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Lakers’ D-League affiliate targeting Bob MacKinnon as coach

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A couple of big moves were reported late Friday night. The bigger one was probably Greg Oden to the Miami Heat, but ESPN’s Dave McMenamin had a scoop of his own at almost exactly the same time as the Oden news: the Los Angeles D-Fenders are targeting Bob MacKinnon to be their next head coach.

Okay, so that might not make quite as much of a wave in the basketball world, but the Los Angeles Lakers paying attention to their NBA Development League team could end up being pretty important if they struggle early on this year or don’t reload with a few stars next summer. And the fact that they’ve decided to target MacKinnon, one of the more intriguing coaches at the D-League level, shows that they’re looking to develop a fun, winning culture.

MacKinnon coached the Springfield Armor for the past two seasons, but more famously was the coach of the 2009 D-League champion Colorado 14ers when he compiled a run-and-gun roster that averaged 118.9 points per game thanks to a pace of 104.5 possessions each outing. Run-and-gun, then, is obviously what he preferred to play before having to run the Brooklyn Nets offense in Springfield. With the Lakers’ affiliate team, though, it’ll be interesting to see if he’s able to go back to the D-League version of Mike D’Antoni Seven Seconds or Less offense he ran with the Phoenix Suns.

D’Antoni got away from running and gunning with last year’s Lakers lineup, but he’s said he’ll get back to his playbook this year. If MacKinnon is allowed to do something similar with the D-League squad, he’ll not only be helping them get ready for a call-up to the Lakers, but also give the players opportunities to get noticed around the rest of the league as well. The best part of a lot of possessions in the D-League though, as MacKinnon’s preached for awhile, is that players fighting for limited opportunities are less likely to worry about their minutes.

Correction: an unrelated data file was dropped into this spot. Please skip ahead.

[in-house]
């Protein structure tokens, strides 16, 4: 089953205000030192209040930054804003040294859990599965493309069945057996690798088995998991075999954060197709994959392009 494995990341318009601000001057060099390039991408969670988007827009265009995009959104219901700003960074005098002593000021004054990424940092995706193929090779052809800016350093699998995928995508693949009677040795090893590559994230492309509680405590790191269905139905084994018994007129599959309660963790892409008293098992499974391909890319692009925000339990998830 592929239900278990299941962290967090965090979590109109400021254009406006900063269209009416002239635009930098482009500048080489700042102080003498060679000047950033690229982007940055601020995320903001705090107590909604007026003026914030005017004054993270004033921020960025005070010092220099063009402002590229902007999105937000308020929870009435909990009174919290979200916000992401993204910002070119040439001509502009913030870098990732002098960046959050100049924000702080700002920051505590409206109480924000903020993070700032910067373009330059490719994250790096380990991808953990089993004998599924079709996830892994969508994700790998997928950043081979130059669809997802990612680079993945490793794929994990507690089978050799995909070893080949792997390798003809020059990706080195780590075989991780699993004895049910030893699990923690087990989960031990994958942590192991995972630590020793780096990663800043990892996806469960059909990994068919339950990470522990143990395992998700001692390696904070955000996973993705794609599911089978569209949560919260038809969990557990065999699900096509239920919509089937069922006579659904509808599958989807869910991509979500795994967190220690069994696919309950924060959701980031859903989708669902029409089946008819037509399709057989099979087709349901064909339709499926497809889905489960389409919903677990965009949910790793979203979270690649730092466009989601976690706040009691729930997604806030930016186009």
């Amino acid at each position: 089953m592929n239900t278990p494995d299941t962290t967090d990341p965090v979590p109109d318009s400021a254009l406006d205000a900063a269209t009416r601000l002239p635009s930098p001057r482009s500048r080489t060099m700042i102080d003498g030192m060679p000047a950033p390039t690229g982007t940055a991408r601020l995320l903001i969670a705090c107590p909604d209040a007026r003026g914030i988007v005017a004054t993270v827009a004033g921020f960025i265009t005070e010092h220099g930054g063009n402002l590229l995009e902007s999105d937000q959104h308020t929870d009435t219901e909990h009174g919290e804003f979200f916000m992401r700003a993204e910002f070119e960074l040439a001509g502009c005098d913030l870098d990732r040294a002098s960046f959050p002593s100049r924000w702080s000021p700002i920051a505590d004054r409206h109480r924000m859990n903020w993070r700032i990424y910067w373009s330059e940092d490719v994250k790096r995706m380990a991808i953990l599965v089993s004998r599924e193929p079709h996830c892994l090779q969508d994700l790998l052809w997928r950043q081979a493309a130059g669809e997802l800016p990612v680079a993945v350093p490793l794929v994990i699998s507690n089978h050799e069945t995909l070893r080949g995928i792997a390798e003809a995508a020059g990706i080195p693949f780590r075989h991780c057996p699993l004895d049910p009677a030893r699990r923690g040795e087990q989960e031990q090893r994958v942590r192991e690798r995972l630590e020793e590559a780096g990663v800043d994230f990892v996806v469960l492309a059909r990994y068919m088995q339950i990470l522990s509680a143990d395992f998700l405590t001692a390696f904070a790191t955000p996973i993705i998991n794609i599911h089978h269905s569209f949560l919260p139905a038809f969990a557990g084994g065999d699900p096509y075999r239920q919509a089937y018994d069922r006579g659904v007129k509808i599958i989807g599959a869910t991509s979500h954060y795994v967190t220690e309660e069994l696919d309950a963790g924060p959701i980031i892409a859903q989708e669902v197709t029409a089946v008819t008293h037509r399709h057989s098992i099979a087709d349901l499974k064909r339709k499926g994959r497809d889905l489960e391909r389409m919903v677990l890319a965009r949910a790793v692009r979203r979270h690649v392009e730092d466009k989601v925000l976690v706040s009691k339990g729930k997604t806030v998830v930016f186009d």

“The great thing about basketball is that it’s a player’s game,” MacKinnon said. “When I got the job last year, I figured ‘What’s most important to the players?’ The most important things are minutes and numbers. Points, rebounds, assists, that kind of thing. As a coach I thought, ‘What can I do to take some of their concerns away and make it more about winning?’ I thought if we could get our possessions up, the way that we play will be determined more by possessions than by minutes. If we get our possessions up, the numbers will take care of themselves.”

If the D-Fenders do end up hiring MacKinnon, he’ll technically be taking over for Mark Madsen. Madsen didn’t actually ever coach the Lakers’ D-League affiliate, however, because he was promoted to the Lakers’ as an assistant shortly after accepting the Development League gig.

Heat players past, present throw support behind David Fizdale heading to Memphis

David Fizdale
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The Memphis Grizzlies have found their man — Miami Heat assistant coach David Fizdale has been offered the head coaching job in Memphis. He’s a smart coach who earned the trust of elite players and was a key part of the staff that helped Miami to a couple of rings.

It’s a good hire. Don’t just take my word for it, check out what a couple Heat players from that era had to say.

Mario Chalmers had a first-hand view — he was traded from Miami to Memphis in the middle of last season. The point guard who went the other way in that deal, Beno Udrih, also helped push the deal along.

Fizdale is going to be a popular hire with the players. That said, if the Grizzlies can’t keep Mike Conley in free agency the team is going to have struggles this season, regardless of who coaches them.